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Thu, March 21

'Coward' sentenced to prison for Kingman DUI death

Delbert Brechler

Delbert Brechler

KINGMAN - Delbert Brechler wanted to be sentenced to house arrest for driving drunk and killing a teenager in a wreck he caused last summer.

He was given nearly three decades in the big house instead.

Brechler, 46, was driving with nearly three times the legal limit of alcohol in his system when he rear-ended Cody Raymond, 17, hitting his truck with enough force that it destroyed the transaxle. The truck traveled about 700 feet before it rolled over following the collision on Route 66 near John L Avenue.

Raymond suffered mortal injuries and his parents watched him die at Kingman Regional Medical Center a few hours after the crash.

Neither Brechler, who was driving alone, nor Raymond's passenger Jesse Selder, now 19, were seriously injured.

Brechler was charged with manslaughter and aggravated assault and three counts of felony DUI. He bailed out of the Mohave County jail on July 26, 2013.

He attended all of his hearings before his trial began in June, but then he failed to show up at the most important one of all. He was tried in absentia and found guilty on all counts. He was captured in Las Vegas about a week later and returned to Kingman.

Judge Rick Williams said he couldn't consider Brechler's absence at his trial as far as sentencing him is concerned. "It just makes you a coward," said Williams.

Brechler's excuse for not attending his trail was that three young men with firearms came to his home and threatened to kill him. But in a note to his family, Brechler said he had gone fishing and was unable to get back to Kingman in time.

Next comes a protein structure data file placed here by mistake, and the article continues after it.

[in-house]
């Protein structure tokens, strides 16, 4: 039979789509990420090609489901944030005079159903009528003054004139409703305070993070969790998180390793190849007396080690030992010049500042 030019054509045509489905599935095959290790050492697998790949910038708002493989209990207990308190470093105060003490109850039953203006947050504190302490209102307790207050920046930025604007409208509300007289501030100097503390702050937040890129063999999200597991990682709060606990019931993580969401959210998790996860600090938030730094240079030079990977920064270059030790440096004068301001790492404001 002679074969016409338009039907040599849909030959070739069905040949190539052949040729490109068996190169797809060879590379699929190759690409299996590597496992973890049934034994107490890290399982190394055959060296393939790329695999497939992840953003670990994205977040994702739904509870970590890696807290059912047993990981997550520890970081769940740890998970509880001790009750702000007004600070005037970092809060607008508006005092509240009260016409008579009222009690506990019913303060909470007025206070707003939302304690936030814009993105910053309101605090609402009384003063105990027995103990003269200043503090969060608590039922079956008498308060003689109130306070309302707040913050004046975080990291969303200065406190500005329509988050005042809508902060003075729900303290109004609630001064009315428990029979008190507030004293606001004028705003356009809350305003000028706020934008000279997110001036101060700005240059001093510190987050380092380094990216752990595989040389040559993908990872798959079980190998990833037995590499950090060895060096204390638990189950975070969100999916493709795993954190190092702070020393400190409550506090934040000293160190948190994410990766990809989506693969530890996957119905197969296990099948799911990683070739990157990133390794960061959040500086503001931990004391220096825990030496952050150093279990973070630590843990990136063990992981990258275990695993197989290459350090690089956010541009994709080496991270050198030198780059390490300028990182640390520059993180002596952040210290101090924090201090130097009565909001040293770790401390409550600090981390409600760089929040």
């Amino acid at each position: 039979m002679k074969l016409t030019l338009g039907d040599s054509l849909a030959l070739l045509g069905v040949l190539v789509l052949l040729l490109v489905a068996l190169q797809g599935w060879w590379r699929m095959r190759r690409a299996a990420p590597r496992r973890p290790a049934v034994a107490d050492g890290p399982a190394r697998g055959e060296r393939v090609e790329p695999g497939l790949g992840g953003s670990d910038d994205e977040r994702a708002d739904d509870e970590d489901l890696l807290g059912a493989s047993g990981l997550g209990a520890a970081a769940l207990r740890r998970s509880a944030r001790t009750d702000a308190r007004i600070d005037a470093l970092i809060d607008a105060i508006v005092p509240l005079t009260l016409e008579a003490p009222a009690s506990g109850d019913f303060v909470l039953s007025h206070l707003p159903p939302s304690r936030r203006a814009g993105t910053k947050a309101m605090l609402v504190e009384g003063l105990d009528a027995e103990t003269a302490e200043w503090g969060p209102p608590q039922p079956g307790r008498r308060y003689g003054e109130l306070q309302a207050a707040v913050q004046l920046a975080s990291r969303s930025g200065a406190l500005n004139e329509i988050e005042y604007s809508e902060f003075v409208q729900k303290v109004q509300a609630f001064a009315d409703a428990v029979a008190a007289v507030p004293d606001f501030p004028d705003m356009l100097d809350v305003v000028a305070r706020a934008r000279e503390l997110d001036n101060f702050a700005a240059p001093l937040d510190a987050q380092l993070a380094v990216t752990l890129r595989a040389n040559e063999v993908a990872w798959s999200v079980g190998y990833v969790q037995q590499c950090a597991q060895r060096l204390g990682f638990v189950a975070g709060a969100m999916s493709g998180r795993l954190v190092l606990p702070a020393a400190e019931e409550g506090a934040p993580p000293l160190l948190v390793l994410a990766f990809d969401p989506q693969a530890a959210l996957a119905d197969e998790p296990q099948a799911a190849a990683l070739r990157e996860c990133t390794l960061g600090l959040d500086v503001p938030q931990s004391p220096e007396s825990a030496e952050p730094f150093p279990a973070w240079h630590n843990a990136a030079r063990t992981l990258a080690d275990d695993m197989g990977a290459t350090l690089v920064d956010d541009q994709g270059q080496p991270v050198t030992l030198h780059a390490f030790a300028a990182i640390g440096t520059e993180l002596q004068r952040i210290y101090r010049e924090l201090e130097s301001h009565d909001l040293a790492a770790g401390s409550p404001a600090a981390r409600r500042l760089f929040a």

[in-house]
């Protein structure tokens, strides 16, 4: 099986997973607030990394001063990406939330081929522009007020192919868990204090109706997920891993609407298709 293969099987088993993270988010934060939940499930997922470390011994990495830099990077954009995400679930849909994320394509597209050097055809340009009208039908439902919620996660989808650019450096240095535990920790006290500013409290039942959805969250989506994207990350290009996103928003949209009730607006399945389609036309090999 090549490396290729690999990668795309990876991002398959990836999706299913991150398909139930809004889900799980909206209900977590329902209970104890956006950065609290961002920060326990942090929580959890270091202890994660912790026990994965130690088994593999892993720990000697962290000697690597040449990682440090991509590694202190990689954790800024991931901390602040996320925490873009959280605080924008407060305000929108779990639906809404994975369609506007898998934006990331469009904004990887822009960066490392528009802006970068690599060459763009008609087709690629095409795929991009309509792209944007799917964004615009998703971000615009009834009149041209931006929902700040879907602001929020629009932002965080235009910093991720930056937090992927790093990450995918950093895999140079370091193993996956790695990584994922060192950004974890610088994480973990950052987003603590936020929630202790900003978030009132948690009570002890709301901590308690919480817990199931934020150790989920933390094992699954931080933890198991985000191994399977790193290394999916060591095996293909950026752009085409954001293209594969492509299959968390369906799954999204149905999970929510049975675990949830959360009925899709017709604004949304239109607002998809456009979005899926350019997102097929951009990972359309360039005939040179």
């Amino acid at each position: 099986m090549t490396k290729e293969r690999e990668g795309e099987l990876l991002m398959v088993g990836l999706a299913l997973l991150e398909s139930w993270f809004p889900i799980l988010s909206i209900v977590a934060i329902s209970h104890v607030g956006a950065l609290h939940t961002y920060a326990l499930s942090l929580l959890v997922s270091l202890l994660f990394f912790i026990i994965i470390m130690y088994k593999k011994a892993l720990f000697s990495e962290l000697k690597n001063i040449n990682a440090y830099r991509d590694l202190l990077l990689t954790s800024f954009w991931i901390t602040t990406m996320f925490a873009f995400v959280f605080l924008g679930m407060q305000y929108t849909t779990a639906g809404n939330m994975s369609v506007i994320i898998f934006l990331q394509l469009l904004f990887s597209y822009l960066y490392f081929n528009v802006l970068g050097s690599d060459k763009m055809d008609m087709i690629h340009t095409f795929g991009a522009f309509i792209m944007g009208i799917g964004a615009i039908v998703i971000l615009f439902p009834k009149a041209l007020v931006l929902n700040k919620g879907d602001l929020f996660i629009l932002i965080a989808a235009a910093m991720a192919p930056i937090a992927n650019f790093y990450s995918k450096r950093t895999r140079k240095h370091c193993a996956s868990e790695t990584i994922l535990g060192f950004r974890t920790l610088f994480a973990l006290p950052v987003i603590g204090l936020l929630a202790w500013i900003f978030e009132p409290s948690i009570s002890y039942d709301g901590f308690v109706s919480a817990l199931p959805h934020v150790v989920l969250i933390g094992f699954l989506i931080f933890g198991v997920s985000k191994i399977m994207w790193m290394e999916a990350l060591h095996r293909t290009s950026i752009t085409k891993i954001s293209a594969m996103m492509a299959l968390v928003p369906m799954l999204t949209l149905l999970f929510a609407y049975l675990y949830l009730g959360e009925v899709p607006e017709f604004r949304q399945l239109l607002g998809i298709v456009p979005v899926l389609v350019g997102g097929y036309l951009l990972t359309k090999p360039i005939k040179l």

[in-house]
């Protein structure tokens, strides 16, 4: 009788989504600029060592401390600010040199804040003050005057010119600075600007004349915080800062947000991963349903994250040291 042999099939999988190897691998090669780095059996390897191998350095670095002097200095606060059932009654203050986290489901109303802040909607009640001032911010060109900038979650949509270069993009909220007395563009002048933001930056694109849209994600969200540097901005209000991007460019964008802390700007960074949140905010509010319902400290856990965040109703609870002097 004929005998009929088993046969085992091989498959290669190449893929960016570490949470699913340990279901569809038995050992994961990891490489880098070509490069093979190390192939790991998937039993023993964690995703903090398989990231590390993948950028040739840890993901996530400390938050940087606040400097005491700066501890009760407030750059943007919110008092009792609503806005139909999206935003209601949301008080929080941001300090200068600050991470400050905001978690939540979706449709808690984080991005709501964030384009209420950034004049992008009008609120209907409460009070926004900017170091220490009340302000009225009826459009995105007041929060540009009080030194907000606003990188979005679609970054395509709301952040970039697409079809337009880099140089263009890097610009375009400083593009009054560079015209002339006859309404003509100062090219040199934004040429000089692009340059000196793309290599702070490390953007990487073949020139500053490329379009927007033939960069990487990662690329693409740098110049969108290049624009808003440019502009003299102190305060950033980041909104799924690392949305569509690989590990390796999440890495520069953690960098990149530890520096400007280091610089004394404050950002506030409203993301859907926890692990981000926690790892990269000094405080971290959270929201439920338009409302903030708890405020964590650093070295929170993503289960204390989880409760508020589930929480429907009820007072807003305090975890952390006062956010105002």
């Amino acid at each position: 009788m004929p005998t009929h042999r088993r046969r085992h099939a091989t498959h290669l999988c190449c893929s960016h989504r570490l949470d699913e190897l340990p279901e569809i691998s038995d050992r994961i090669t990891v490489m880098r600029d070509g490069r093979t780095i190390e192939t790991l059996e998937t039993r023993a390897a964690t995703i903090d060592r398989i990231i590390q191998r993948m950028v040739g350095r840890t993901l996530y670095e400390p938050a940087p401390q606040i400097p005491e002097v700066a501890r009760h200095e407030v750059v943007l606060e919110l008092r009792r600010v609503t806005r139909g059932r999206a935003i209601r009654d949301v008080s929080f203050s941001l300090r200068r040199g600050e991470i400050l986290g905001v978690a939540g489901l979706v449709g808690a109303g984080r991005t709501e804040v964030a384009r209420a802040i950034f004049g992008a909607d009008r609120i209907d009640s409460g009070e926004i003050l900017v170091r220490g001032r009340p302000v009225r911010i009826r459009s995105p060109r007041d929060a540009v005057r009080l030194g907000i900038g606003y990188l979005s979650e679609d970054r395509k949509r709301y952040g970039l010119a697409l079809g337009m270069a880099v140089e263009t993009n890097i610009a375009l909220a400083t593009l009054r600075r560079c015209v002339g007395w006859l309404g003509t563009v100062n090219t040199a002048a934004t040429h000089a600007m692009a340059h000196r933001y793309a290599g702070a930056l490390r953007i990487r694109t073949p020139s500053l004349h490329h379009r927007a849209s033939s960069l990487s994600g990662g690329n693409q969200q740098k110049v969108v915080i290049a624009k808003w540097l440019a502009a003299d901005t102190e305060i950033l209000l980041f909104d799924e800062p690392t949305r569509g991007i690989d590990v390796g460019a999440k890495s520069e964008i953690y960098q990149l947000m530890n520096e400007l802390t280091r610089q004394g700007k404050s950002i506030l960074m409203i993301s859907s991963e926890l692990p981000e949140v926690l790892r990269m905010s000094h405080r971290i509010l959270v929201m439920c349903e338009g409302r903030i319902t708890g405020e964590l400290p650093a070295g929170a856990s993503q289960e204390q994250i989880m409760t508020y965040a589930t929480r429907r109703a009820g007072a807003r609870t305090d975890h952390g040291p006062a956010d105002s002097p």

The judge and Raymond's family both touched on Brechler's seeming lack of remorse.

Chuck Waalkens, Raymond's stepdad, told the court as much at Monday's sentencing hearing.

"We will forever see (Cody) laying on a bloody hospital bed," he said. "We will forever hear the doctor tell the nurse to stop (CPR), saying his injuries were too massive."

Waalkens and his wife Shauna scoffed at Delbert's plea for leniency.

"Delbert says he has a lot to offer the community," said Chuck Waalkens. "For 46 years he gave nothing to the community and now he wants leniency."

Shauna Waalkens had a particularly sad story to tell. She said her mother died of cancer less than two weeks after Raymond was killed.

She said the family has been unable to grieve for the woman or even hold a memorial service because of the trauma caused by her son's death.

"The defendant is asking for house arrest," she said, "because he's the only male to pass on the family name. Oh, boo hoo."

Selder asked Williams to sentence Brechler to the maximum term he could receive.

While nobody claims Brechler intended to cause a fatal accident, both Brechler and his father seem to look elsewhere for blame.

Brechler's father, also named Delbert, told the court the accident never would have occurred if "that lady friend of his didn't (make him leave) her home."

The elder Brechler said his son and the woman were arguing when she told him to leave.

"She should have known better than to kick him out of her house," he said. The elder Brechler said his son was "real gentle, like a big teddy bear."

Williams took issue with the older man's comments, as well as statements Brechler made in writing.

The accident occurred, he said, because Brechler is an alcoholic who made a decision to drive when he was heavily intoxicated. Test results showed his blood alcohol content was 0.208 percent.

"Your comments are a complete slap in the face to the victims," said Williams to the elder Brechler.

He told the younger Brechler he didn't believe he was threatened before his trial. The judge let him know he didn't appreciate Brechler's written statement in which, according to Williams, he essentially said he was "so used to driving drunk" that "someone else must have caused the accident."

Brechler was sentenced to 60 days in jail on the DUI charges, and was given 60 days credit for time served.

He was given 10 years for the aggravated assault of Selder and 18 years for killing Raymond. He must serve one sentence before he starts serving the second sentence.

Had he accepted responsibility for the crime and signed a plea agreement stating as much, prosecutor Rod Albright would have settled for a 15-year term.

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